MGM vs Grokster case moves to the Supreme Court

Legal battle over p2p networks' responsibility for illegal file sharing reaches its final stage

Steve Malone
30 Mar 2005

The two sides in the bitter dispute over whether peer to peer networking is responsible for illegal file sharing final met at the Supreme Court today. The long running battle between MGM, which represents the movie business, and Grokster and StreamCast Networks, for the p2p companies, seeks to settle once and for all whether peer to peer technology encourages illegal activity.

So far the battle has been a 2-0 victory for the file sharers. Both the circuit court and the appeals court found in favour of the p2p networks. Their judgements were based on an original 1984 ruling where Sony was cleared of promoting copyright infringement because some people used its video cassette recorders to duplicate copyright material. Ironically, Sony as one of the world's largest music labels is now on the side of the copyright owners.

Early indications are that the Supreme Court is likely to go along with its 1984 decision. A ban on any device which could theoretically be used to infringe copyright would include a long line of technological innovations including VCRs, audio cassettes, iPods, fax machines and photocopiers. Justice Stephen G. Breyer said that while p2p software could be used to steal copyrighted material, he considered that the technology had 'some really excellent uses'.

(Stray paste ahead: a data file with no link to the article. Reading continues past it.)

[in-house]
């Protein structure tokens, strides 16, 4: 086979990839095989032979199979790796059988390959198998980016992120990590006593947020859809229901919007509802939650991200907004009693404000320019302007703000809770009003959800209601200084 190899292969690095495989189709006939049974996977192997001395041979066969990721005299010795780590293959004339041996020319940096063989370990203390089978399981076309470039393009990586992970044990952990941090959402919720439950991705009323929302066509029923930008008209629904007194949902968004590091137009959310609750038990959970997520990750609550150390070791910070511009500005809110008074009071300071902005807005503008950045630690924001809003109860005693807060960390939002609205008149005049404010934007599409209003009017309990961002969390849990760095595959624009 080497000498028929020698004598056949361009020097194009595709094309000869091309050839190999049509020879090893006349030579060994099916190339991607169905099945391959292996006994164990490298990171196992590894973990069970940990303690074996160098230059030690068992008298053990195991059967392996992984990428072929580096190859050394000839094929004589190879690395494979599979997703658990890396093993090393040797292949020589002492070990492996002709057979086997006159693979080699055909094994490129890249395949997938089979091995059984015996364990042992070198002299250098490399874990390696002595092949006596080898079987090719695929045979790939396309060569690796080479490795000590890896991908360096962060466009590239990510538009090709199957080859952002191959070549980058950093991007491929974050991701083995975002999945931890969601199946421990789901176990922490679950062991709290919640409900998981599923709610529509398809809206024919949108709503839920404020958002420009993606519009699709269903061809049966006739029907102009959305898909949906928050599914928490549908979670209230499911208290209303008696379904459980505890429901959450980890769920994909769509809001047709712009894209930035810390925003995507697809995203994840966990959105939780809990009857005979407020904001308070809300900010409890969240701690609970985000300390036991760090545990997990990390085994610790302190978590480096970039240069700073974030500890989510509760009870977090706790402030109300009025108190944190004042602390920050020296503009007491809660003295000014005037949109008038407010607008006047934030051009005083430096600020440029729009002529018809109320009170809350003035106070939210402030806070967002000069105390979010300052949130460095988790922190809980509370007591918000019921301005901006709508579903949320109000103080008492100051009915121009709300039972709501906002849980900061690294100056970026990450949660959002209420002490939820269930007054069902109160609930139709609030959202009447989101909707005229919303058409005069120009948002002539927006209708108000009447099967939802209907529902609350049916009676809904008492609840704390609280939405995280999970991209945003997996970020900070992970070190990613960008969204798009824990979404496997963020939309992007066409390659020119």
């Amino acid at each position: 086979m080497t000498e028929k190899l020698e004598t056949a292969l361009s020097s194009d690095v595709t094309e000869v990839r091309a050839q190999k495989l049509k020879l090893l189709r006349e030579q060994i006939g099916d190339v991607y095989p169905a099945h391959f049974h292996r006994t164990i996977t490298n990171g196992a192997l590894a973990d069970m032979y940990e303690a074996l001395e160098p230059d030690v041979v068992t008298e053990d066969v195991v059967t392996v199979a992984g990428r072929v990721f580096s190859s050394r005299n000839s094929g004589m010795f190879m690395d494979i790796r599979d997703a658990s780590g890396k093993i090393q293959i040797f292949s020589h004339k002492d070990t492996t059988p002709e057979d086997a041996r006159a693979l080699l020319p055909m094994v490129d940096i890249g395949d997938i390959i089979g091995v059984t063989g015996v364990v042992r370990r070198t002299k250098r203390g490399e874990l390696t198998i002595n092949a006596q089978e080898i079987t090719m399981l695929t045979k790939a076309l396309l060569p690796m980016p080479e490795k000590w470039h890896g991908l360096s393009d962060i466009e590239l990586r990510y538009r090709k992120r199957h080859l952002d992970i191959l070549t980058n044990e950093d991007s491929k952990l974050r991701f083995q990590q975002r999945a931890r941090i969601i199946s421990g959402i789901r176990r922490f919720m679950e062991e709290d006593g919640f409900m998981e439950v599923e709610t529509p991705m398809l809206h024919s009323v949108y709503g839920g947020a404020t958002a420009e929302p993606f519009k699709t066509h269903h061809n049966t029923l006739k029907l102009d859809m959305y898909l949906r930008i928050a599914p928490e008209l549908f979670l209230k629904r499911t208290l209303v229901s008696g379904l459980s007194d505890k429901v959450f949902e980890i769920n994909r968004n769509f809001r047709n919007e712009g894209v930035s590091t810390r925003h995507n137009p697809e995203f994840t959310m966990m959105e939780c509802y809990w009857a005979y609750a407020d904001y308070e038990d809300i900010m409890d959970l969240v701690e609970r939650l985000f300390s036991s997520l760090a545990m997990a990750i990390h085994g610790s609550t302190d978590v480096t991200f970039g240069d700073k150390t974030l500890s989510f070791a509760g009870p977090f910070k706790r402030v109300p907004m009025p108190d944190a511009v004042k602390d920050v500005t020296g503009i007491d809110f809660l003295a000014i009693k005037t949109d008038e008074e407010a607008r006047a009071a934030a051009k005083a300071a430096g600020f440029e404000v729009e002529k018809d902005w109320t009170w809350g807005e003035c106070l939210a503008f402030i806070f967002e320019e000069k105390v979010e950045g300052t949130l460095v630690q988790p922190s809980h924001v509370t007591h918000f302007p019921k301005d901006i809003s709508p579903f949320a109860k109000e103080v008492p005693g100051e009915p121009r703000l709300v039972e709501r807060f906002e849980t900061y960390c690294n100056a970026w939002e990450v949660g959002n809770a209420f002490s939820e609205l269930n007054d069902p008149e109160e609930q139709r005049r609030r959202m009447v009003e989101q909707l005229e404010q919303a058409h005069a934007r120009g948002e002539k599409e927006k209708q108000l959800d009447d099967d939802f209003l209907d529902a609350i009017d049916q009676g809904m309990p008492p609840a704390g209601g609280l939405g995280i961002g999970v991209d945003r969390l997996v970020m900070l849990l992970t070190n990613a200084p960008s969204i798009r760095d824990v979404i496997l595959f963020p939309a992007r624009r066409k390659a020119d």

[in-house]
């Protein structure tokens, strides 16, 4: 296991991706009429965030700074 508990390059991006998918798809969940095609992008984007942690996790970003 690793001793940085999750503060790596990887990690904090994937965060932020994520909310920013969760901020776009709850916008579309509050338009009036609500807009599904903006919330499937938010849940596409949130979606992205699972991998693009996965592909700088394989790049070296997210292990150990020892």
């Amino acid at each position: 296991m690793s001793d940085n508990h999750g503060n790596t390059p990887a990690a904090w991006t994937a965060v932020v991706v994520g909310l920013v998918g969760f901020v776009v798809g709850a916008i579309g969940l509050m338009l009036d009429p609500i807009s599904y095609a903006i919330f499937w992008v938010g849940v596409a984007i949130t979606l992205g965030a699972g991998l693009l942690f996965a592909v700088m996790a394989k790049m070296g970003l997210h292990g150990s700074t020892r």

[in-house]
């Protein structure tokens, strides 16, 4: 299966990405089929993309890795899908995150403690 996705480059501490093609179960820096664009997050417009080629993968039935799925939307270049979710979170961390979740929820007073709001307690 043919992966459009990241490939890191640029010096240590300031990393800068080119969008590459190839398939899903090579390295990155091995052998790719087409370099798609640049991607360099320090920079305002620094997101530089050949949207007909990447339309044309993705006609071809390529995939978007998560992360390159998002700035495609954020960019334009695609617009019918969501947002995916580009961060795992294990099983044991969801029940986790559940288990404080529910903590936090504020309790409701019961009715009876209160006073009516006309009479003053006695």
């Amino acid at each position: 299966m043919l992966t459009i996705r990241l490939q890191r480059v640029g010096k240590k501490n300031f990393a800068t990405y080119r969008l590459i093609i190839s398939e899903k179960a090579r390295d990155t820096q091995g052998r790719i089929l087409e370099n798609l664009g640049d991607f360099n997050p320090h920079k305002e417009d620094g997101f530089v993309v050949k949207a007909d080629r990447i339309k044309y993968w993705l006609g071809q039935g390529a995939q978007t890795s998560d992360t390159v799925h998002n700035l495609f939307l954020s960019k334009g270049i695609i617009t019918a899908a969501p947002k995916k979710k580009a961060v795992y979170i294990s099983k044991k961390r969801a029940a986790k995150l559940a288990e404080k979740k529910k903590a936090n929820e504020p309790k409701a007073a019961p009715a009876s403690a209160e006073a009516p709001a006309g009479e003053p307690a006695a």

Musicians themselves seem split down the middle on the subject. On the one hand are artists as diverse as Sheryl Crow, the Dixie Chicks, Dr Dre and Metallica who claim that free music would ruin the business and destroy their livelihoods.

Others such as Courtney Love, Moby, Brian Eno and Public Enemy's Chuck D have all come out in support of file-sharing technology. Their argument is that file sharing allows their music to reach a wider audience outside of the control of the record industry.

Other technology vendors such as the Consumer Electronics Association and Intel have also asked that the Supreme Court does not limit the freedom to innovate through fear of misuse of a technology. While neither of these organisations feels comfortable with some of the characters behind some of the p2p services, they see the judgement as having a decisive effect on consumer electronics development for decades to come.

Likewise, the copyright holders would like to see consumer electronics companies acting more responsibly and considering what effect their inventions have on others before developing and marketing them.

If MGM wins the music business would use the judgement to drive the p2p networks out of business by claiming billions of dollars in damages and lost revenues. If Grokster and StreamCast win, then swapping copyright files would still be illegal - that part of the law is not in doubt. However, the music and movie businesses would have to continue their current expensive and damaging, from a PR view, pursuit of individual file swappers.

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